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The Paper Nursery

The Paper Nursery

Project Description

How can one increase the density and enhance the quality of the urban landscape at the same time?

At the top of the Belleville area, the old playground of a social housing building is now occupied by a strange object – half garden, half spaceship. The folded brass membrane is currently still shiny, but it will be soon covered by a grass-coloured patina and the west façade will match the vegetal roof even better. Its purpose is as anursery, but for the neighbours it is a piece of landscape, built to become even more attractive day after day.

Could a landlocked field appear to be open if we look it from the right side?

The nursery is not visible from the street. A porch roof marks the entry, which leads visitors through a gallery below the buildings on the street. Once the children are inside, they forget about the wall of buildings they just passed as they are standing on a space open to the exterior playground. The nursery stretches across one single storey, with a line of boxes. On this side, the façade is no longer mysterious and the functions of these boxes are easily recognisable by the children: a bathroom, a dressing area.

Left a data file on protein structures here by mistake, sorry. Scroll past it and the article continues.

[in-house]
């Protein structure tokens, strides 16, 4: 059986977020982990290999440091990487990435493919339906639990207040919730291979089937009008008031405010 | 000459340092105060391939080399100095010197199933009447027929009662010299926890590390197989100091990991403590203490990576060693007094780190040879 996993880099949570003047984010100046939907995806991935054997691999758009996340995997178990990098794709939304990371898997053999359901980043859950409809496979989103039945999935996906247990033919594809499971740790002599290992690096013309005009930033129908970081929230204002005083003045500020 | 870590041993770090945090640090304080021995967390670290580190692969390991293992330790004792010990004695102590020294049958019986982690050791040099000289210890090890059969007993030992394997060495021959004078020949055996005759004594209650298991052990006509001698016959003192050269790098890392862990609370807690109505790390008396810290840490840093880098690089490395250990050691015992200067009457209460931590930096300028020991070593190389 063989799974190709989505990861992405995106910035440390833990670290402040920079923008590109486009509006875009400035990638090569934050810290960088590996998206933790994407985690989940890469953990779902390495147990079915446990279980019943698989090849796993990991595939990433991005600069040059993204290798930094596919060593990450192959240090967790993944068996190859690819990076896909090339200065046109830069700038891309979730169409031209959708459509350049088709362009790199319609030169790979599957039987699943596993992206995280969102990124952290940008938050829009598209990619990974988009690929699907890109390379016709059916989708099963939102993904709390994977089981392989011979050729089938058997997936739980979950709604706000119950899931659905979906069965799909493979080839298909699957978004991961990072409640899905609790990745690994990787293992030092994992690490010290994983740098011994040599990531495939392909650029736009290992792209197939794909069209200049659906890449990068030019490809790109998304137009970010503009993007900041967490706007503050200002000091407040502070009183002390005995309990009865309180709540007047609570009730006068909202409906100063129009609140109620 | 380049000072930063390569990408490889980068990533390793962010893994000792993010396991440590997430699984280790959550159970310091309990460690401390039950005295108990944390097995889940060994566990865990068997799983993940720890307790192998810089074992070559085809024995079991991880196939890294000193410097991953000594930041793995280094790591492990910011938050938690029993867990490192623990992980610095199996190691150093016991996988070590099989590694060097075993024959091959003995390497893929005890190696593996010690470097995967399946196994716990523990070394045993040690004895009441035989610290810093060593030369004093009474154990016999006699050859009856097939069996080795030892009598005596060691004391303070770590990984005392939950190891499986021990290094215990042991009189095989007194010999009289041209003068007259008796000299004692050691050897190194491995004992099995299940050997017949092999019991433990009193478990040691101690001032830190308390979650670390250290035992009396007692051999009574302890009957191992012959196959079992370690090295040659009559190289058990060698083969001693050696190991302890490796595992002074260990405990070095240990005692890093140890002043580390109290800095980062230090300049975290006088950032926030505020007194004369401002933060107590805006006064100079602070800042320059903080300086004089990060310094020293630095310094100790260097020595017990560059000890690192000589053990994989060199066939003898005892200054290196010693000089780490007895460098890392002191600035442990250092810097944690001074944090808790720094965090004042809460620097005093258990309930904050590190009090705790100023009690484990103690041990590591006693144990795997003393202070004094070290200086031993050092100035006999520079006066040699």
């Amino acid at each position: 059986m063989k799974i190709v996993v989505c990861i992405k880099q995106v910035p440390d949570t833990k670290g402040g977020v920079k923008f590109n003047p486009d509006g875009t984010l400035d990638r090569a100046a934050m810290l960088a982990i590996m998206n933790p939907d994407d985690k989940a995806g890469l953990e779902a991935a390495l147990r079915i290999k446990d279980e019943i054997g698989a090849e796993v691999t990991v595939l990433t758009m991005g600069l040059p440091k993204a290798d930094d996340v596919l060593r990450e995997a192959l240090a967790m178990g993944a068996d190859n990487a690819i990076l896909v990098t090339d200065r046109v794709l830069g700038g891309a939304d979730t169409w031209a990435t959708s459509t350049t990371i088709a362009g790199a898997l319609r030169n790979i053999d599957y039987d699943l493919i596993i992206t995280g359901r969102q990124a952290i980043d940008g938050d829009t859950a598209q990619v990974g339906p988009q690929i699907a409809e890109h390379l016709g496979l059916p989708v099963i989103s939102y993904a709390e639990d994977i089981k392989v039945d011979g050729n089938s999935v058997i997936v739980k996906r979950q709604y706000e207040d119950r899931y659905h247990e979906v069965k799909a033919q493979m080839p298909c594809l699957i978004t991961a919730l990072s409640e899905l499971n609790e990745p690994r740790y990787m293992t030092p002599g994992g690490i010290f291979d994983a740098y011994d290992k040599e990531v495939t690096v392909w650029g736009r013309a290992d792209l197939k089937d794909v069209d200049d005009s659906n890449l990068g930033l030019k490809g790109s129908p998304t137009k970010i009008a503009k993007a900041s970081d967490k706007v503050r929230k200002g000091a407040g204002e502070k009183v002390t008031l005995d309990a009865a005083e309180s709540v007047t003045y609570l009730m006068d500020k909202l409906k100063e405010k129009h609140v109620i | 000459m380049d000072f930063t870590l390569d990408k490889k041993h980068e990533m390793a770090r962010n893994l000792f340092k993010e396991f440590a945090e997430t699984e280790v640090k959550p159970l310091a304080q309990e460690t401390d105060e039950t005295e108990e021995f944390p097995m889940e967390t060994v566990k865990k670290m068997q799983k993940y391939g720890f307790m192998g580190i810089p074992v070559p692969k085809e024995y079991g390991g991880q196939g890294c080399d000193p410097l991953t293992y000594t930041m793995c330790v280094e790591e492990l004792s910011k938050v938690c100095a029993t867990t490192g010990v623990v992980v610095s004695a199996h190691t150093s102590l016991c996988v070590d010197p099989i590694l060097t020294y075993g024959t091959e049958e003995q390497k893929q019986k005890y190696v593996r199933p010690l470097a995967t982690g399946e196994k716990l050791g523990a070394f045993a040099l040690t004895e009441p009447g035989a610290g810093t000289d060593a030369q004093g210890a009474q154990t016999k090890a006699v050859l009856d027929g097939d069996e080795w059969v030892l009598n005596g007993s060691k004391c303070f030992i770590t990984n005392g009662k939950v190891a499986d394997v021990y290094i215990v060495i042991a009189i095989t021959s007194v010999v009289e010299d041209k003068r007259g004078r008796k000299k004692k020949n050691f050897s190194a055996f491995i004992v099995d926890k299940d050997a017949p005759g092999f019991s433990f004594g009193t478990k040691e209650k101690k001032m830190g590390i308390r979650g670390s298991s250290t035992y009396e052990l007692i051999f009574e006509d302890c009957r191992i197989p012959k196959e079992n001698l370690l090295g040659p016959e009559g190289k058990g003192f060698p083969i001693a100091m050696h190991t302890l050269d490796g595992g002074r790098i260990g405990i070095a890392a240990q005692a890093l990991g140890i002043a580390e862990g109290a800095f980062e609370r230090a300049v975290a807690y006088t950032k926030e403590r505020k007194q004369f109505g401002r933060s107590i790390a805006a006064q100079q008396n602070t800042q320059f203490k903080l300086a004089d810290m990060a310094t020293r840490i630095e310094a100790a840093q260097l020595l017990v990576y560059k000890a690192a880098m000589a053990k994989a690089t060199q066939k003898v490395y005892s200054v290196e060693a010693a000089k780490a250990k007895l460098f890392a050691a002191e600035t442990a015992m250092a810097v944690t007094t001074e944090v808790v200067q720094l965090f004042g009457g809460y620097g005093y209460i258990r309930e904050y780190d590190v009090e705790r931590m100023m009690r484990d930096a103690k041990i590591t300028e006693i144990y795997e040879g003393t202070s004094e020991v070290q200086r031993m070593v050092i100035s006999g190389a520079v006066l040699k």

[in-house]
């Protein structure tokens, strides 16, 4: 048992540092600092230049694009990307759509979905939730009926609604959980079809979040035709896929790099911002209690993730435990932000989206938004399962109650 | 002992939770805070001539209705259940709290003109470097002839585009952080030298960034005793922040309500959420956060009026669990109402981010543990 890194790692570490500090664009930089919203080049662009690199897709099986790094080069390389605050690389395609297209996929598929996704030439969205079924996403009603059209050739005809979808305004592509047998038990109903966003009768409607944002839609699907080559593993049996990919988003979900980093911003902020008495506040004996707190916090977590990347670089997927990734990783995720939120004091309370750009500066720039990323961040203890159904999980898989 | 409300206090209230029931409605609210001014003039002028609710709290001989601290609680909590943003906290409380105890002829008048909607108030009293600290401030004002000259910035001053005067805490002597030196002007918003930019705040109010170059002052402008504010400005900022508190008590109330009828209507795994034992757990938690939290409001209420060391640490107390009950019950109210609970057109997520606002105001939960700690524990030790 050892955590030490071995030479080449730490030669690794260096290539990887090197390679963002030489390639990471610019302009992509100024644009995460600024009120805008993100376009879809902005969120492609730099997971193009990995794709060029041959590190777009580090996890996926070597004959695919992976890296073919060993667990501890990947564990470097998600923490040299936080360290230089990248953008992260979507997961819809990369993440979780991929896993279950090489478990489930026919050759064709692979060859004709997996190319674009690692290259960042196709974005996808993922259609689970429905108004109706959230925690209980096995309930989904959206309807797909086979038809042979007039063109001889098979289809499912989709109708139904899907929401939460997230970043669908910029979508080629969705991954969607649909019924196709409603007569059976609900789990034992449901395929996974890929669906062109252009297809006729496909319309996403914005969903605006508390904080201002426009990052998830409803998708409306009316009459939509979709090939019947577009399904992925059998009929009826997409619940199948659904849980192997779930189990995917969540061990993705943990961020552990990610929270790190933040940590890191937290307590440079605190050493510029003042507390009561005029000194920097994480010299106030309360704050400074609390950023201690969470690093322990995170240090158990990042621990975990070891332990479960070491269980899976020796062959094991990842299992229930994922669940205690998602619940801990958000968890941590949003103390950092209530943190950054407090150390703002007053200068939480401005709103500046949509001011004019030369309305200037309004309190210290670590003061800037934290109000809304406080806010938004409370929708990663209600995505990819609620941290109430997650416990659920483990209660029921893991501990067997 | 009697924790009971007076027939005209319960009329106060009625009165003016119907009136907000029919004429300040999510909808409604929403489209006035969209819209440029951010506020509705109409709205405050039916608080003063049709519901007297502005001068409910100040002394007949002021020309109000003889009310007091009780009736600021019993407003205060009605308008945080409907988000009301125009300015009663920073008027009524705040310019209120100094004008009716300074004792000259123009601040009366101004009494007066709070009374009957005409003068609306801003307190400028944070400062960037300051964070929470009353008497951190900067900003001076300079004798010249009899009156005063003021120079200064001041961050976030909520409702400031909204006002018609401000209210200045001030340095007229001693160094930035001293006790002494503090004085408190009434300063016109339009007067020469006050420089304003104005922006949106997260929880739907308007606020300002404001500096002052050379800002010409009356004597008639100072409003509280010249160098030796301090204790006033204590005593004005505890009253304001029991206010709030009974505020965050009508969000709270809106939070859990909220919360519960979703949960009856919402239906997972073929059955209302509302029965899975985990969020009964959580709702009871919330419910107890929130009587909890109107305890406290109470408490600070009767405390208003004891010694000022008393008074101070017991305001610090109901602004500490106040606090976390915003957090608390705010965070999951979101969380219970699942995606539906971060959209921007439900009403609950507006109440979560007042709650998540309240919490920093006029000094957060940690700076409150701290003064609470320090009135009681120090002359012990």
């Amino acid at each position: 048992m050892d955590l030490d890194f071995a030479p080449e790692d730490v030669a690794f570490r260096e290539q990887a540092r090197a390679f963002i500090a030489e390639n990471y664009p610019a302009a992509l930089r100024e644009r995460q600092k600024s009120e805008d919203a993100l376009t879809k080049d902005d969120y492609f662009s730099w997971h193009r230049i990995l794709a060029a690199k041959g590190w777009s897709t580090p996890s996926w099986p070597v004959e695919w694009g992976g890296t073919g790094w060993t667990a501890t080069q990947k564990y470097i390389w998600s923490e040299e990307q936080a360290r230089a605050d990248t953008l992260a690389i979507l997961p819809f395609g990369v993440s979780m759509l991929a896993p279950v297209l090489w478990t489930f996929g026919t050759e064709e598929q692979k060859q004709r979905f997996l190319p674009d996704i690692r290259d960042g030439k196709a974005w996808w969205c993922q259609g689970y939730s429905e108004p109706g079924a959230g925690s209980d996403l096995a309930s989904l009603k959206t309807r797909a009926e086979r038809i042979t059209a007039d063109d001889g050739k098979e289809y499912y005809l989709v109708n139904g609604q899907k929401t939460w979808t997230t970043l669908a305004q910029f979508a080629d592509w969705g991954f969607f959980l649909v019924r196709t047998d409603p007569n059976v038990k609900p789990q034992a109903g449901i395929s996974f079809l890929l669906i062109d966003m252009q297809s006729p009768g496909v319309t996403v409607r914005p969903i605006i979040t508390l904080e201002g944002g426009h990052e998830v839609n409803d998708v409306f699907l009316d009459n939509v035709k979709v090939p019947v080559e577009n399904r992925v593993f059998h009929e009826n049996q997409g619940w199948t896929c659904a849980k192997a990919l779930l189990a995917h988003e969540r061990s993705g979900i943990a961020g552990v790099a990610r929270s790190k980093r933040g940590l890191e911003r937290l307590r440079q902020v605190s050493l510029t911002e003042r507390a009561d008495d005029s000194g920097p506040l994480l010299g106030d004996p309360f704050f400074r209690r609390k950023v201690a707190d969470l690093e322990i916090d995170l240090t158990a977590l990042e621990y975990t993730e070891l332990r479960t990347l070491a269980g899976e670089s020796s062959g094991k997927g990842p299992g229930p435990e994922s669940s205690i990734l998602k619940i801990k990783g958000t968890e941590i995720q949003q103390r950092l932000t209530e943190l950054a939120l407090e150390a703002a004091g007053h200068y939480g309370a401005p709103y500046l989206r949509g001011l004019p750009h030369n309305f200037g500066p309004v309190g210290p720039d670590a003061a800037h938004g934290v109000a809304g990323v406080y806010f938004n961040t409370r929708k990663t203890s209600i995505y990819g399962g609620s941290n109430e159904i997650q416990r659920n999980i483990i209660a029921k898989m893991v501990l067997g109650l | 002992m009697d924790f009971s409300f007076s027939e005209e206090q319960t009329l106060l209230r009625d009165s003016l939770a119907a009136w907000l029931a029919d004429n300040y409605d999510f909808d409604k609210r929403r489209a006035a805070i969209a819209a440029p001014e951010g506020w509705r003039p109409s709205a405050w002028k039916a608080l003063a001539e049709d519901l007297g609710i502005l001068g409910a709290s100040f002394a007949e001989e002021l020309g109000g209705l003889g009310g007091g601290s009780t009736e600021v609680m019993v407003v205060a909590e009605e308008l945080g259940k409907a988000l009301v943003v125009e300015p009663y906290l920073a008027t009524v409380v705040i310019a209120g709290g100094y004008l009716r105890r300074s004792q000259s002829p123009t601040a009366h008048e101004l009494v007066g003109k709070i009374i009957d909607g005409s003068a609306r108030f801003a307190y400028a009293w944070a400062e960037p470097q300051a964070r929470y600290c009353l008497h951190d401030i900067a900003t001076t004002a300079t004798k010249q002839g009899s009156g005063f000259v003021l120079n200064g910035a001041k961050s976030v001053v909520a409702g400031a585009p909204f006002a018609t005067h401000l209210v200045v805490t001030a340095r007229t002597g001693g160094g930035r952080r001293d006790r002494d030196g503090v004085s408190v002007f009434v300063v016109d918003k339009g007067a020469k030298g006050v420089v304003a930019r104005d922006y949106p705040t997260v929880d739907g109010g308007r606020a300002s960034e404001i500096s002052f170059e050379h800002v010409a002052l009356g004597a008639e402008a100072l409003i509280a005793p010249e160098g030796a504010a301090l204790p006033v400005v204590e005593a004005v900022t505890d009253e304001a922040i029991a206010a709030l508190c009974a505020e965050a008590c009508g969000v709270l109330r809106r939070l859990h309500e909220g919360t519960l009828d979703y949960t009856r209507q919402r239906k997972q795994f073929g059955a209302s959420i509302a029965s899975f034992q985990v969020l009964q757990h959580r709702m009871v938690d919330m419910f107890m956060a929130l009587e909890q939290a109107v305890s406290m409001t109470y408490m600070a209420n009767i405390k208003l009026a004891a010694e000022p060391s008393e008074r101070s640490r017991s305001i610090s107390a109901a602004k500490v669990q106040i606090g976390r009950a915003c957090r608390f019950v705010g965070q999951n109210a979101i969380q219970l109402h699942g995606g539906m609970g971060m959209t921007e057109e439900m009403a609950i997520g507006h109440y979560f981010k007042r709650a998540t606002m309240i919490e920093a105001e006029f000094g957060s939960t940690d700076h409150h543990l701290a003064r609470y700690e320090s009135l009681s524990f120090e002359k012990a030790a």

Do the green aspects of a building have to be exposed to the people?

A compact shape, very good natural lighting, an efficient covering, good air circulation and a careful selection of materials ensure the basics. The additional qualities are barely visible. Some are hidden technical features like the motorised windows or the damp-proof layer that keeps the building dry. The other ecological advantage of the building involves the clever approach to the site. The building is set on an existing car park and the structure in the form of a kit was delivered through a sort of underground gallery. This light structure avoids reinforcing the current infrastructure. It is no longer visible nowadays, but it saved a lot of money and energy. The green rooftop is more iconic and it communicates some little-known issues such as storm water, inertia, sprinkling and the urban ‚heat island‘ effect. Last but not least, it is a successful reminder of the strong and ancient link between nature and architecture, which at the same time creates beauty.



The Paper Nursery

  • Paris
  • France
Completion: 2014
Used materials
  • Metal
  • Wood

Type of Building

Architect Office